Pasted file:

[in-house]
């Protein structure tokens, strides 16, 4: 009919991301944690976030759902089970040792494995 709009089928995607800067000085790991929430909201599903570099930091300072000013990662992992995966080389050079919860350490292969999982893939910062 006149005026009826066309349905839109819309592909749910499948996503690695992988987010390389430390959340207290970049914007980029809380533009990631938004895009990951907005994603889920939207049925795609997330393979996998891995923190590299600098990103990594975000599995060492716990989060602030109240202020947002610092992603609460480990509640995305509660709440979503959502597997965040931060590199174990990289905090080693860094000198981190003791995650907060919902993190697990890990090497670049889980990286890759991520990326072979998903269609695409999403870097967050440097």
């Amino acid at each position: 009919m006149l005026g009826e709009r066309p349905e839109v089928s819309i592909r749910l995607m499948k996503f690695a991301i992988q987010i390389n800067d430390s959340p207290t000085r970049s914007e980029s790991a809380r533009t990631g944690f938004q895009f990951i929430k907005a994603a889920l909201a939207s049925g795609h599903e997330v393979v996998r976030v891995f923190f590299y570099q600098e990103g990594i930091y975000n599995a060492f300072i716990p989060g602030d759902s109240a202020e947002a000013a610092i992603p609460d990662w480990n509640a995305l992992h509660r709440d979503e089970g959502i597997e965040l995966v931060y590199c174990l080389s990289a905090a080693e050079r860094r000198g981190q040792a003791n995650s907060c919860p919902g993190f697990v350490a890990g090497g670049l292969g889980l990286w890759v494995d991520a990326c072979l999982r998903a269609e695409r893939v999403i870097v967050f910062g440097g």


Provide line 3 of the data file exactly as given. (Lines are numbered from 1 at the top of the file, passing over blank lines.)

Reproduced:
């Amino acid at each position: 009919m006149l005026g009826e709009r066309p349905e839109v089928s819309i592909r749910l995607m499948k996503f690695a991301i992988q987010i390389n800067d430390s959340p207290t000085r970049s914007e980029s790991a809380r533009t990631g944690f938004q895009f990951i929430k907005a994603a889920l909201a939207s049925g795609h599903e997330v393979v996998r976030v891995f923190f590299y570099q600098e990103g990594i930091y975000n599995a060492f300072i716990p989060g602030d759902s109240a202020e947002a000013a610092i992603p609460d990662w480990n509640a995305l992992h509660r709440d979503e089970g959502i597997e965040l995966v931060y590199c174990l080389s990289a905090a080693e050079r860094r000198g981190q040792a003791n995650s907060c919860p919902g993190f697990v350490a890990g090497g670049l292969g889980l990286w890759v494995d991520a990326c072979l999982r998903a269609e695409r893939v999403i870097v967050f910062g440097g």